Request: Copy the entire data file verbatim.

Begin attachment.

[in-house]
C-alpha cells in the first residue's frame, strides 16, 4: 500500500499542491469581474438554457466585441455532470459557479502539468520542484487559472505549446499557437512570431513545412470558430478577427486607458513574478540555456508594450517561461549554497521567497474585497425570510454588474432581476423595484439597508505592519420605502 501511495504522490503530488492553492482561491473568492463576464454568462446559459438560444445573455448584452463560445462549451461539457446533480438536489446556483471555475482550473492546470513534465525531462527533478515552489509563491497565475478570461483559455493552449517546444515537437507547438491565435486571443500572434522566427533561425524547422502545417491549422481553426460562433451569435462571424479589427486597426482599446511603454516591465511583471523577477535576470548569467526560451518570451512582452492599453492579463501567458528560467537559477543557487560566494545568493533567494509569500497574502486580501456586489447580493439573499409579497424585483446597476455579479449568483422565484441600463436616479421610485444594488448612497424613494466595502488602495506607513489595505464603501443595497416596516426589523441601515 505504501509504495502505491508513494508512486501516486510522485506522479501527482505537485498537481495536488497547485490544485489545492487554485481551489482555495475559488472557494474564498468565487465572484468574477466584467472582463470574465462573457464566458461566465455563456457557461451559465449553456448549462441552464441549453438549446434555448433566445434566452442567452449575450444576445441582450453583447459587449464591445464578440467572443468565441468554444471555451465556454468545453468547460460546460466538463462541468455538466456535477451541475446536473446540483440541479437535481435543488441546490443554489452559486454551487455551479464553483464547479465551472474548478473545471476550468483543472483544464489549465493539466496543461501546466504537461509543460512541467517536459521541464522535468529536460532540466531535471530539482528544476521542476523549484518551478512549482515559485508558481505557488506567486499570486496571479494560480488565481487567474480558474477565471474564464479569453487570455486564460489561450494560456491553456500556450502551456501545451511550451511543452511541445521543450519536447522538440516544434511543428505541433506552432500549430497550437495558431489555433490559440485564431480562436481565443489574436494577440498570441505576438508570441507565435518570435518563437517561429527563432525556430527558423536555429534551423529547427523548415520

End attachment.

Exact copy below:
[in-house]
C-alpha cells in the first residue's frame, strides 16, 4: 500500500499542491469581474438554457466585441455532470459557479502539468520542484487559472505549446499557437512570431513545412470558430478577427486607458513574478540555456508594450517561461549554497521567497474585497425570510454588474432581476423595484439597508505592519420605502 501511495504522490503530488492553492482561491473568492463576464454568462446559459438560444445573455448584452463560445462549451461539457446533480438536489446556483471555475482550473492546470513534465525531462527533478515552489509563491497565475478570461483559455493552449517546444515537437507547438491565435486571443500572434522566427533561425524547422502545417491549422481553426460562433451569435462571424479589427486597426482599446511603454516591465511583471523577477535576470548569467526560451518570451512582452492599453492579463501567458528560467537559477543557487560566494545568493533567494509569500497574502486580501456586489447580493439573499409579497424585483446597476455579479449568483422565484441600463436616479421610485444594488448612497424613494466595502488602495506607513489595505464603501443595497416596516426589523441601515 505504501509504495502505491508513494508512486501516486510522485506522479501527482505537485498537481495536488497547485490544485489545492487554485481551489482555495475559488472557494474564498468565487465572484468574477466584467472582463470574465462573457464566458461566465455563456457557461451559465449553456448549462441552464441549453438549446434555448433566445434566452442567452449575450444576445441582450453583447459587449464591445464578440467572443468565441468554444471555451465556454468545453468547460460546460466538463462541468455538466456535477451541475446536473446540483440541479437535481435543488441546490443554489452559486454551487455551479464553483464547479465551472474548478473545471476550468483543472483544464489549465493539466496543461501546466504537461509543460512541467517536459521541464522535468529536460532540466531535471530539482528544476521542476523549484518551478512549482515559485508558481505557488506567486499570486496571479494560480488565481487567474480558474477565471474564464479569453487570455486564460489561450494560456491553456500556450502551456501545451511550451511543452511541445521543450519536447522538440516544434511543428505541433506552432500549430497550437495558431489555433490559440485564431480562436481565443489574436494577440498570441505576438508570441507565435518570435518563437517561429527563432525556430527558423536555429534551423529547427523548415520